What was the first thing that came to mind when you learned there is a certain language called “Afrikaans”? Did you consider it a language of the African people, or did you think it is just another European, Asian or Mesopotamian language coincidentally bearing the communal name of the people of Africa – Africans (In this case Afrikaans).
Researchers have found that there are roughly six thousand five hundred (6,500) languages in the world, and of course, Afrikaans is one of these numerous languages that make the world a diverse and beautiful place.
However, whether you think Afrikaans is the language of the African people, or you think it is some European or Asian language, you are indeed not far from some kind of actuality. So…
How and Where did Afrikaans Originate?
Once upon a time in the 17th century, some Dutch-speaking foreigners from the Netherlands visited the Cape area in Southwestern South Africa, and there, they became settlers. In a bid for the locals to find a common means of communication with the Dutch settlers, they shaped Dutch into a language initially known as “Cape Dutch”, but today called “Afrikaans”.
The name “Afrikaans” means “African” in Dutch. For the longest time, Afrikaans has always been referred to as the “kitchen language” or the “backdoor language” due to its borrowed phonology from the original Dutch language.
In fact, studies show there has been quite a lot of misconception amongst language scholars regarding Afrikaans. Some linguists believe Afrikaans was originally developed first as a pidgin, and then as a creole that provided a common means of communication between the Dutch settlers and their African workers. Other scholars think that Afrikaans retained too much of the basic structure and vocabulary of Dutch to be considered a creole.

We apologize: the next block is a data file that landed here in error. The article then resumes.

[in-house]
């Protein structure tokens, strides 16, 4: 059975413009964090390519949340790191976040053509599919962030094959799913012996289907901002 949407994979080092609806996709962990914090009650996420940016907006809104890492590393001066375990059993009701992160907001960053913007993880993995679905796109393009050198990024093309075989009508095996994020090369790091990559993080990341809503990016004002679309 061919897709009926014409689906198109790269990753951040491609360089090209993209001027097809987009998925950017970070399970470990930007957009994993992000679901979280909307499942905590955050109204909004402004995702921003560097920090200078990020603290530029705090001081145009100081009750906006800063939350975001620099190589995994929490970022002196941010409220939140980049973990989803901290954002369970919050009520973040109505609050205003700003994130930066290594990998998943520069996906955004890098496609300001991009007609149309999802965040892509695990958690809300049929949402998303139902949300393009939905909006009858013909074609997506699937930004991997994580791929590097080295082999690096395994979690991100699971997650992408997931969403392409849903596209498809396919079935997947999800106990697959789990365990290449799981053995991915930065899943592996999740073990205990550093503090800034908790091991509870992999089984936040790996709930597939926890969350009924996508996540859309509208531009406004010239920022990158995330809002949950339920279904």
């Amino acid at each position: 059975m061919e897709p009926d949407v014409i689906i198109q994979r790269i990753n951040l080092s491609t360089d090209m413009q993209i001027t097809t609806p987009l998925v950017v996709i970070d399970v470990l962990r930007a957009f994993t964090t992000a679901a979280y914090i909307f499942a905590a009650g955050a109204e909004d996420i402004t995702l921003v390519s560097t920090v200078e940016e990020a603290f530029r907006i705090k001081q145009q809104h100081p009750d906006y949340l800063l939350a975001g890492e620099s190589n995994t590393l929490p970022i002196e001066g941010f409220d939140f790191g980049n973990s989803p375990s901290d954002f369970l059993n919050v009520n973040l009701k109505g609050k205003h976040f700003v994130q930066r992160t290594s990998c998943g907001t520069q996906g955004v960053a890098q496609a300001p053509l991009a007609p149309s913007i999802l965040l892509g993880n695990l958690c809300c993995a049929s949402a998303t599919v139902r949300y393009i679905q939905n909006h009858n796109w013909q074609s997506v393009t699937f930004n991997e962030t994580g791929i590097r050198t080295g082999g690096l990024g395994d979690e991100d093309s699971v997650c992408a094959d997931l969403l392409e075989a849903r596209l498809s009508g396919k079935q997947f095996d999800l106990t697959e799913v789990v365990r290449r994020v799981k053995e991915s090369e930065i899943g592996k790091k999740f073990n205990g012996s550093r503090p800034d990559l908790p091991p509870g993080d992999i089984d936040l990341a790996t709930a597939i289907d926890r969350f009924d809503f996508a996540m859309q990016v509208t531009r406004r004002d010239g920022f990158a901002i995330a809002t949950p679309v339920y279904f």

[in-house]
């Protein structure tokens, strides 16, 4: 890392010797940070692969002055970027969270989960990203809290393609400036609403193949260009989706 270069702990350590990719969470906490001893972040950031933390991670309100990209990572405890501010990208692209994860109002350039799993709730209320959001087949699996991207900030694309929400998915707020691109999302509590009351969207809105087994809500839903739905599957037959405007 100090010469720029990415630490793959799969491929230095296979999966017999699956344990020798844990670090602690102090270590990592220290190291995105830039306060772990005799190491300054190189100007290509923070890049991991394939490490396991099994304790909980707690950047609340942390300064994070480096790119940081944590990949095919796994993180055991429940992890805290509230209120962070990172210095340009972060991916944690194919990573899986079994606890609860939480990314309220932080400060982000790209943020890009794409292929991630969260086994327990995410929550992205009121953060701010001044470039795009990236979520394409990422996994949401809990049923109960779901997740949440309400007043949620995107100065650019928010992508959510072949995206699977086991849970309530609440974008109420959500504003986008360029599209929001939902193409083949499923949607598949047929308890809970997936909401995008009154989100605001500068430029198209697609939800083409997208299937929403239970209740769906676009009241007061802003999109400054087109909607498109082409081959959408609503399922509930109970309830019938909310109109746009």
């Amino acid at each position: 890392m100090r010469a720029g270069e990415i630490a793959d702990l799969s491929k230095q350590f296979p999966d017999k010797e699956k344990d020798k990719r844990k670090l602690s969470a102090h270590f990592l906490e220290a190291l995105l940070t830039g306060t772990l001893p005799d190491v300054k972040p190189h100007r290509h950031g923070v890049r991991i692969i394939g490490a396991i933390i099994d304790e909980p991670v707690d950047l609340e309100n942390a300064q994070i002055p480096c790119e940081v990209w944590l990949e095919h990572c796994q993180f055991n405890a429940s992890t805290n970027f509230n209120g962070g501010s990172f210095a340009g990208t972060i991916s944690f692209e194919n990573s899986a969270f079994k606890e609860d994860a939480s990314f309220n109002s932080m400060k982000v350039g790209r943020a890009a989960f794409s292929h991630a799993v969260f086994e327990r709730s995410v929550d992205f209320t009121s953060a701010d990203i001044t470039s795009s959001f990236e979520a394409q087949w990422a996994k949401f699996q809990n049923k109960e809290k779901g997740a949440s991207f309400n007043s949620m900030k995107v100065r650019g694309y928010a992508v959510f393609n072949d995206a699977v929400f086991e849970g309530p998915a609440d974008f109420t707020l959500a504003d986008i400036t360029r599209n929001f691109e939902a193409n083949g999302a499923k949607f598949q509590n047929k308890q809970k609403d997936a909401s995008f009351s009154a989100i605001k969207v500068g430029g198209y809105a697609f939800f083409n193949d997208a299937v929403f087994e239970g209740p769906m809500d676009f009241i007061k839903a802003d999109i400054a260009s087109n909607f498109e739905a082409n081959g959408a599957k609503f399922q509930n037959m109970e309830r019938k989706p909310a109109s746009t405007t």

The origin of Afrikaans remained misconstrued until 1925 when it was officially recognised to be a distinct language from Dutch.
Today, Afrikaans is one of the eleven official languages of South Africa alongside English, Ndebele, Northern Sotho, Sotho, Swazi, Tswana, Tsonga, Venda, Xhosa and Zulu. Researchers have posited that it is spoken by 6.9 million people as a first language, and by 10.3 million people as a second language.
Interestingly, Afrikaans is also spoken in Botswana, Lesotho, Malawi, Namibia, Swaziland and Zambia and its origin in these countries isn’t so dissimilar from that of South Africa.
Let’s Talk Dialects!
Afrikaans is a language considered to have several mutually intelligible dialects which developed due to contact with different immigrant groups and indigenous local languages. Researchers have generally identified three dialects including:
- Cape Afrikaans: This was influenced by the language of Malay slaves who were brought to work on sugar plantations, and who spoke a Portuguese-based pidgin.
- Orang River Afrikaans: This was influenced by the neighboring Khoi languages
- East Cape Afrikaans: This dialect is thought to have developed as a result of contact between Dutch and English settlers, and the Xhosa tribes of Southern and Eastern Cape areas in South Africa.
“Afrikaans”, a Language of Division
Let’s take you on a trip down memory lane, a lane that opens the historic chapters of “Apartheid” in South Africa during the 20th century.
If you don’t already know, apartheid was a social policy that governed relations between South Africa’s white minority and nonwhite majority, sanctioning racial segregation and political and economic discrimination against nonwhites (i.e. the black and coloured folks in South Africa).